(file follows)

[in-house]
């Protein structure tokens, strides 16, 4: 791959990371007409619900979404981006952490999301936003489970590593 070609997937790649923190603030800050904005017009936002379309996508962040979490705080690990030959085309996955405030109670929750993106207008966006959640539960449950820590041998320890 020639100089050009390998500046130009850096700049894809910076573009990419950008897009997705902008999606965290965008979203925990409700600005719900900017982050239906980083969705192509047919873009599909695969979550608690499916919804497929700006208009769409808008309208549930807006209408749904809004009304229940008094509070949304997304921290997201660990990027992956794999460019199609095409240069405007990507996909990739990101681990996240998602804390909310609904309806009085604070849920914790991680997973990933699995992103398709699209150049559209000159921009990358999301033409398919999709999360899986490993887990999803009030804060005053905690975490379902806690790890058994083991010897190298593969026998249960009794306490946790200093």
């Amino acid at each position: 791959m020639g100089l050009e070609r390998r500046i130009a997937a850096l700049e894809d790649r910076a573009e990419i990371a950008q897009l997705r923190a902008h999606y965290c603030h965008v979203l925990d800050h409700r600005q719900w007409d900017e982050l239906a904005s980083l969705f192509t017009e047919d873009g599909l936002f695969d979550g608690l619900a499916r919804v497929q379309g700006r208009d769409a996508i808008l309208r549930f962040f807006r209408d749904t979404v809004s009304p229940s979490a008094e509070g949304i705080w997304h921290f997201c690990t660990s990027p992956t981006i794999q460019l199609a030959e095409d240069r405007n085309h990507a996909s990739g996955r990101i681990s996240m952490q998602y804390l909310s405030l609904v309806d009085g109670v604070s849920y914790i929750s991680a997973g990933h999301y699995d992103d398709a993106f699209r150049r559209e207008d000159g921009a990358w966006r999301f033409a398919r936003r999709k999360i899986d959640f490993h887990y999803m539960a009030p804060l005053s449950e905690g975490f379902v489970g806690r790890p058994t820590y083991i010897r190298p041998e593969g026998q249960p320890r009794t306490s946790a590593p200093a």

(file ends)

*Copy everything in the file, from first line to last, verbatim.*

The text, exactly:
[in-house]
């Protein structure tokens, strides 16, 4: 791959990371007409619900979404981006952490999301936003489970590593 070609997937790649923190603030800050904005017009936002379309996508962040979490705080690990030959085309996955405030109670929750993106207008966006959640539960449950820590041998320890 020639100089050009390998500046130009850096700049894809910076573009990419950008897009997705902008999606965290965008979203925990409700600005719900900017982050239906980083969705192509047919873009599909695969979550608690499916919804497929700006208009769409808008309208549930807006209408749904809004009304229940008094509070949304997304921290997201660990990027992956794999460019199609095409240069405007990507996909990739990101681990996240998602804390909310609904309806009085604070849920914790991680997973990933699995992103398709699209150049559209000159921009990358999301033409398919999709999360899986490993887990999803009030804060005053905690975490379902806690790890058994083991010897190298593969026998249960009794306490946790200093």
């Amino acid at each position: 791959m020639g100089l050009e070609r390998r500046i130009a997937a850096l700049e894809d790649r910076a573009e990419i990371a950008q897009l997705r923190a902008h999606y965290c603030h965008v979203l925990d800050h409700r600005q719900w007409d900017e982050l239906a904005s980083l969705f192509t017009e047919d873009g599909l936002f695969d979550g608690l619900a499916r919804v497929q379309g700006r208009d769409a996508i808008l309208r549930f962040f807006r209408d749904t979404v809004s009304p229940s979490a008094e509070g949304i705080w997304h921290f997201c690990t660990s990027p992956t981006i794999q460019l199609a030959e095409d240069r405007n085309h990507a996909s990739g996955r990101i681990s996240m952490q998602y804390l909310s405030l609904v309806d009085g109670v604070s849920y914790i929750s991680a997973g990933h999301y699995d992103d398709a993106f699209r150049r559209e207008d000159g921009a990358w966006r999301f033409a398919r936003r999709k999360i899986d959640f490993h887990y999803m539960a009030p804060l005053s449950e905690g975490f379902v489970g806690r790890p058994t820590y083991i010897r190298p041998e593969g026998q249960p320890r009794t306490s946790a590593p200093a």